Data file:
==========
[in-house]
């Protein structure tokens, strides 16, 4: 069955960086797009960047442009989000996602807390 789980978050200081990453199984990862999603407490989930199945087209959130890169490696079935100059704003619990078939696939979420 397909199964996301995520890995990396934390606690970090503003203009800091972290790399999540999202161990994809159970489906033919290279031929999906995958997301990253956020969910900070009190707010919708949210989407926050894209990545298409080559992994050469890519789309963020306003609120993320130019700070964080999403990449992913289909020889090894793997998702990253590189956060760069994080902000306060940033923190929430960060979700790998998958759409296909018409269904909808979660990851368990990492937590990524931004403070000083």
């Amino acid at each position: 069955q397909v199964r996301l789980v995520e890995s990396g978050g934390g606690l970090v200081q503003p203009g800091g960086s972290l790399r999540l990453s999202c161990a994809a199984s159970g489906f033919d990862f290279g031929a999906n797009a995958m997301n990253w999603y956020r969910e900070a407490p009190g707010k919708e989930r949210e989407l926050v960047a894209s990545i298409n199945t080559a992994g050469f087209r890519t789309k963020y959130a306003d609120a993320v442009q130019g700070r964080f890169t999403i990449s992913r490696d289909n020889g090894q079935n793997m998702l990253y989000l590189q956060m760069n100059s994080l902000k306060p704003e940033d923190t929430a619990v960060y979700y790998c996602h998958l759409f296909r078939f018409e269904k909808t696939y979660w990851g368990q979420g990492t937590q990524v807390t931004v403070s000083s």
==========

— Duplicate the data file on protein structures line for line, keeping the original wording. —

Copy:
[in-house]
């Protein structure tokens, strides 16, 4: 069955960086797009960047442009989000996602807390 789980978050200081990453199984990862999603407490989930199945087209959130890169490696079935100059704003619990078939696939979420 397909199964996301995520890995990396934390606690970090503003203009800091972290790399999540999202161990994809159970489906033919290279031929999906995958997301990253956020969910900070009190707010919708949210989407926050894209990545298409080559992994050469890519789309963020306003609120993320130019700070964080999403990449992913289909020889090894793997998702990253590189956060760069994080902000306060940033923190929430960060979700790998998958759409296909018409269904909808979660990851368990990492937590990524931004403070000083």
């Amino acid at each position: 069955q397909v199964r996301l789980v995520e890995s990396g978050g934390g606690l970090v200081q503003p203009g800091g960086s972290l790399r999540l990453s999202c161990a994809a199984s159970g489906f033919d990862f290279g031929a999906n797009a995958m997301n990253w999603y956020r969910e900070a407490p009190g707010k919708e989930r949210e989407l926050v960047a894209s990545i298409n199945t080559a992994g050469f087209r890519t789309k963020y959130a306003d609120a993320v442009q130019g700070r964080f890169t999403i990449s992913r490696d289909n020889g090894q079935n793997m998702l990253y989000l590189q956060m760069n100059s994080l902000k306060p704003e940033d923190t929430a619990v960060y979700y790998c996602h998958l759409f296909r078939f018409e269904k909808t696939y979660w990851g368990q979420g990492t937590q990524v807390t931004v403070s000083s």